Upon the other hand, appellant, denying any knowledge of the incident, claimed that at about 8:35 p.m. on August 27, 2001, he was sleeping at his house with his mother in Don Juan Verceles, San Francisco, Quezon;[9] and that he did not know his co-accused Alex Malabana and the victim, as well as prosecution witnesses Pamela and Endiape.[10]

Branch 61 of the Gumaca, Quezon RTC crediting the version of the prosecution, held that the killing was attended by treachery, conspiracy, and evident premeditation, thus:
x x x x

The fact that high powered guns were used by the accused as testified to by the witness Pamela Roman (April 22, 2004, p. 4), the attack was made in the stillness of the night, the attack was so sudden and unexpected at the time the victim was asleep and what more he was tied with a rope and hit with their long firearm on his chest before he was shot successively which caused his instant death show clearly that treachery attended manifestly the killing in this case.

x x x x

As treachery was conclusively established in this case, abuse of superiority of strength is hereby absorbed.

x x x x

[T]he act of accused showed their unity of purpose, joint design to kill the victim following a consciously adopted plan.  Conspiracy having been established the act of one is considered the act of all. [People v. Abendan, 360 SCRA 126 (2001)]

x x x x

Evident premeditation appears to have been thoroughly and sufficiently established in the case at bench as shown from the testimony of Marcelino (sic) Endiape, a former active member of the NPA who formerly belongs to the group SY'P Rivas Buenavista, Quezon headed by Ka Marcel. The court relied heavily on his testimony being in a position to have acquired full knowledge of the same having been with the accused at the time he was an active member of NPA.

x x x x

x x x The NPAs commissioned to undertake the execution of Froilan Roman, Ka Marcel, Ka Aldrin, Ka David, Ka Noel, and Ka Abel left Brgy. Malaya, General Luna on August 14, 2001 for Pidac, General Luna, Quezon precisely to kill the object their mission (sic) and in the evening of August 28, 2001 they returned to Brgy. Malaya from Brgy. Pidac, General Luna with jubilation and shouted "Tagumpay na naman ang NPA dahil may napatay na namang kalaban."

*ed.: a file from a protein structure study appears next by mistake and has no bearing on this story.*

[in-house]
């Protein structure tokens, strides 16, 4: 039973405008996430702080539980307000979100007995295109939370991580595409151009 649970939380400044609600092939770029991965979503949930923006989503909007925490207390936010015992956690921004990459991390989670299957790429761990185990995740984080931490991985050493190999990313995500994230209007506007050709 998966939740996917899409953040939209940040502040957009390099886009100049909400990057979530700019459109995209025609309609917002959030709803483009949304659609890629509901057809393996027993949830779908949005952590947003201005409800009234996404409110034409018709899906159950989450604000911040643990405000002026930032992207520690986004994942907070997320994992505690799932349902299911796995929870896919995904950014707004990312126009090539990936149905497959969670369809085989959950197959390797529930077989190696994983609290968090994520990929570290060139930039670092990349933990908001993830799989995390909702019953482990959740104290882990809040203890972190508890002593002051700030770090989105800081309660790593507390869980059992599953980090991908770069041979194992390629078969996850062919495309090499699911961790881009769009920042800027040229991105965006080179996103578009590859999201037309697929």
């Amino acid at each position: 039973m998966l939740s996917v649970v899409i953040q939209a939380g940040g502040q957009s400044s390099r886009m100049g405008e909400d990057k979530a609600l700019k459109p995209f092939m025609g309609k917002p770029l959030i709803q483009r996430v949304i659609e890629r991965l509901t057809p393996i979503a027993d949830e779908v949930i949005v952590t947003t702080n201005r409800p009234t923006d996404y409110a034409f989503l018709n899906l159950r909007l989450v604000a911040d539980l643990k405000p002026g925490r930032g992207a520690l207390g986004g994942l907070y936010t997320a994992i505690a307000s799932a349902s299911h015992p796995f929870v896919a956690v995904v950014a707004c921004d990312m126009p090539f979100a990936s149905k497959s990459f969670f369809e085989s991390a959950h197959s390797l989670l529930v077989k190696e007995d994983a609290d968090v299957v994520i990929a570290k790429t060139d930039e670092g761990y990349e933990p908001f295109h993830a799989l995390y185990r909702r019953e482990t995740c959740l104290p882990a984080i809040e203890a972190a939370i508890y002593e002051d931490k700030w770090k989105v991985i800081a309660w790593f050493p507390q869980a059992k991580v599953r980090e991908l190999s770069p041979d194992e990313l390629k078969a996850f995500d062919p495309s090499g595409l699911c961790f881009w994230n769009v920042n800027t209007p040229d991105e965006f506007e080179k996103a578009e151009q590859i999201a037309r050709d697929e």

The evidence shows that there was sufficient lapse of time between the determination and the execution to allow the accused to reflect upon the consequences of their act.  In this case, they determined to commit the crime on August 24, 2001 and the killing of Froilan Roman was made in the evening of August 27, 2001.  Evidently, there was indeed sufficient time for the accused to reflect on the consequences of the act.  The essence of premeditation is that the execution of the criminal act is preceded by cool thought and reflection to carry out the criminal intent during the space of time sufficient to arrive at a calm judgment. [People v. Bibat, 290 SCRA 29 (1998)][11]  (Underscoring supplied)
The trial court thus convicted appellant of Murder, by Judgment of May 30, 2005, disposing as follows:
WHEREFORE AND IN VIEW OF ALL THE FOREGOING, the court finds accused GENEROSO ROLIDA alias Ka David and alias Ka Raquel guilty beyond reasonable doubt of the crime of MURDER defined and penalized under Article 248 of the Revised Penal Code as amended by Republic Act No. 7659 and hereby sentencing (sic) him to suffer the penalty of DEATH.  Accused is ordered to pay the heirs of Froilan Roman the amount of P50,000.00 as civil indemnity; P50,000.00 as moral damages, exemplary damages in the amount of P30,000.00.  Accused is further ordered to pay the amount of P18,320.00 as actual damages.